Skip to main content

About your Search

20121205
20121213
STATION
CNNW 3
MSNBCW 2
CNN 1
FBC 1
KGO (ABC) 1
LANGUAGE
English 15
Search Results 0 to 14 of about 15 (some duplicates have been removed)
security. is it realistic? we've got a c.i.a. agent to talk about it. >> are you presently in alabama? >> no, do you intend to answer truthfully here today? do you intend to answer truthfully here today? >> yes. >> all right, here is our former c.i.a. agent. she'll tell us what is realistic and what is not and especially the polygraph test. i'm interested in that when we come back. (vo) now, it's your turn. (vo) connect with the young turks with cenk uygur. >> it's go time. >> cenk: well, we gist had a rescue michigan going down in afghanistan, an ask you mission for a doctor who had been captured by the enemy and petty officer first class nicholas checque was involved in that mission, and lost his life in that mission. good morning america has more details. >> the team moved in by helicopter in darkness when it became clear that dr. joseph was in immanent danger or may be moved to afghanistan. they tracked the american in the mountains of eastern afghanistan where they had hidden joseph among some small huts. a fire fight broke out as soon as the special forces team arrived. several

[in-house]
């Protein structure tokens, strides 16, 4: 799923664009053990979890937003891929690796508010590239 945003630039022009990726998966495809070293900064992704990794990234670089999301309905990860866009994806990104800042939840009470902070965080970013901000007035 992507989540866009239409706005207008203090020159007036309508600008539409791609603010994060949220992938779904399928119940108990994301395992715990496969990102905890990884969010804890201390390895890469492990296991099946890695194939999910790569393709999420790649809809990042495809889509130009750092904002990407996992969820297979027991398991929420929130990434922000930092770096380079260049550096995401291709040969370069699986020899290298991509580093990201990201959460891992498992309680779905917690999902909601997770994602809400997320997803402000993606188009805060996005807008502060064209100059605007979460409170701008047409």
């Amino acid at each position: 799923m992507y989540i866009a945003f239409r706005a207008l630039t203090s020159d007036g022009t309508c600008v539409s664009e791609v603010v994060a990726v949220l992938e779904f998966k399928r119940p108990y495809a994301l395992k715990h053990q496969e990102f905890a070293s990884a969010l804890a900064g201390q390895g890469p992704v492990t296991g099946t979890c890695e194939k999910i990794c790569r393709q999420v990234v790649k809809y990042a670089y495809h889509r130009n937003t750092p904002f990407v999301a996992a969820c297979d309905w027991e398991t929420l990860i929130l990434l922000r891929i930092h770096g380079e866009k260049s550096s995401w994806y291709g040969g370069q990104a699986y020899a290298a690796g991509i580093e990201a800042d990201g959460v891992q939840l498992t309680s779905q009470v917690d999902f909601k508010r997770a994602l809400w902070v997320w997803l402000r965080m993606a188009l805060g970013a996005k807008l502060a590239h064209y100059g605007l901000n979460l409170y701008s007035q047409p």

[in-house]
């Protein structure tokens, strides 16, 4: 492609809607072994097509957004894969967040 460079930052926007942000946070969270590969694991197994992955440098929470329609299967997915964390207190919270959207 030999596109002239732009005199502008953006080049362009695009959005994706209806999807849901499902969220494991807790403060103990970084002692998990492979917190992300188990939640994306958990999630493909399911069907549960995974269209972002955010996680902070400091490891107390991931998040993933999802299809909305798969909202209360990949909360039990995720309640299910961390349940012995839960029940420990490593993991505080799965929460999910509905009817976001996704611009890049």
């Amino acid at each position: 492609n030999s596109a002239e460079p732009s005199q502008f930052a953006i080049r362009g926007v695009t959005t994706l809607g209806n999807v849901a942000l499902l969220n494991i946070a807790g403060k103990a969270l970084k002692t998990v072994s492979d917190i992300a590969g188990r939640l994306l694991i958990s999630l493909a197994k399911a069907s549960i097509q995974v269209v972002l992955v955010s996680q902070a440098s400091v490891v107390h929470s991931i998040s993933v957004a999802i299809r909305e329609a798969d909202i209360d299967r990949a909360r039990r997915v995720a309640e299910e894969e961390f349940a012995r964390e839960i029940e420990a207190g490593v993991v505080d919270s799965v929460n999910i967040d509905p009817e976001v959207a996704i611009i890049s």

to justice. where do we stand? >>> also, a new hollywood movie highlights the work of a cia analyst credited with tracking down osama bin laden, but here's a big but, it also sheds some very serious light on in-fighting in the spy agency. you got to hear it to believe it. let's go "outfront." >>> i'm ashleigh banfield in tonight for erin burnett. "outfront" tonight, our top developing story, we are just learning now that president obama and the white house or rather, president obama and the house speaker have spoken tonight. good news. this after they each fired another shot in the ongoing fight over how to resolve this fiscal cliff mess. cnn is now getting details about two new offers that were made and previously undisclosed, too. they kept a pretty tight lid on them. one of them by president obama, that was yesterday, then a counteroffer by the speaker. that was today. all of this as the president tells abc news tonight that he is confident that republicans will not hold middle class tax cuts hostage. so there's a lot of news that's all of a sudden coming out. after some relative quiet. o